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Photograph: Lucy Hewett

Do improv for improv’s sake

Improv veteran Susan Messing told us why the art form shouldn't be viewed as a means to an end

Written by
Grace Perry

The basic rules of long-form improv are simple: Agree to whatever reality your scene partner has established, then add to it (in shorthand, “yes and”). It’s not easy but it’s simple.

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That tenet of improv is no different today than it was when Susan Messing began taking classes at iO (then ImprovOlympic) in the late ’80s. “When I started, I just didn’t want to get kicked offstage,” she says. Thirty years later, no such thing has happened to her: A co-founder of the Annoyance Theatre, a Second City Mainstage cast member from 1998 to 2000, and an improv teacher around town, Messing is a master.

For her, the question of improving Chicago comedy isn’t about getting more comedians on TV. Rather, she’s concerned with making better comedy while we’re here.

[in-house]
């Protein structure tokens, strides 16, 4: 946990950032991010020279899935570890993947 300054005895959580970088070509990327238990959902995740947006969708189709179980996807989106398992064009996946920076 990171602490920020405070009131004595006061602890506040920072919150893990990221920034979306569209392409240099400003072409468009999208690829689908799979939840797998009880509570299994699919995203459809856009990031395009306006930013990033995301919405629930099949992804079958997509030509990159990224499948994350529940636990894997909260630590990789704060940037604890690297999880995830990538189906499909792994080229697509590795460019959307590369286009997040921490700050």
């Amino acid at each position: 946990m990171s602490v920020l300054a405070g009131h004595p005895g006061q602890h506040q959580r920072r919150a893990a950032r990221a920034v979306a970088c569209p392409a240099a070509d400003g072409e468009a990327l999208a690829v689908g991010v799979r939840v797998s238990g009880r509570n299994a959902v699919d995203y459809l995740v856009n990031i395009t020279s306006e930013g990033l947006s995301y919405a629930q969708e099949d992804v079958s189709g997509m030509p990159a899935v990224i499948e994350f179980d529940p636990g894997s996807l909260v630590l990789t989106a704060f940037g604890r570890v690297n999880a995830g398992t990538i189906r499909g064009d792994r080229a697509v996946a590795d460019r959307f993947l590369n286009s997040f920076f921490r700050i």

The North Center resident first taught improv classes at the Annoyance in the mid-’90s. In the early 2000s, she felt a shift in her students’ attitudes. “I started noticing people saying, ‘I have to put improv on my résumé to do X, Y and Z,’ instead of, ‘This is what I want to do.’ ” This attitude contradicts what Messing describes as the thesis of improv itself: Stay in the moment and work with what you have.

Messing fears that students are so career-driven that they think they’re wasting their time in improv class. Not only is this mentality frustrating as a teacher, but according to her, it weakens the caliber of the work. “When you create out of desperation—versus [a feeling that] you must create this because you’re so passionate about it—you end up with substandard work,” she says.

Improv is just as explosive in Chicago now as it was 15 years ago. College grads move here to learn the craft, and new storefront theaters continue to open to host them. But as Messing points out, more does not mean better: “I would love if we were a little more patient with ourselves so the art could be richer—as opposed to just [having] more of it.”

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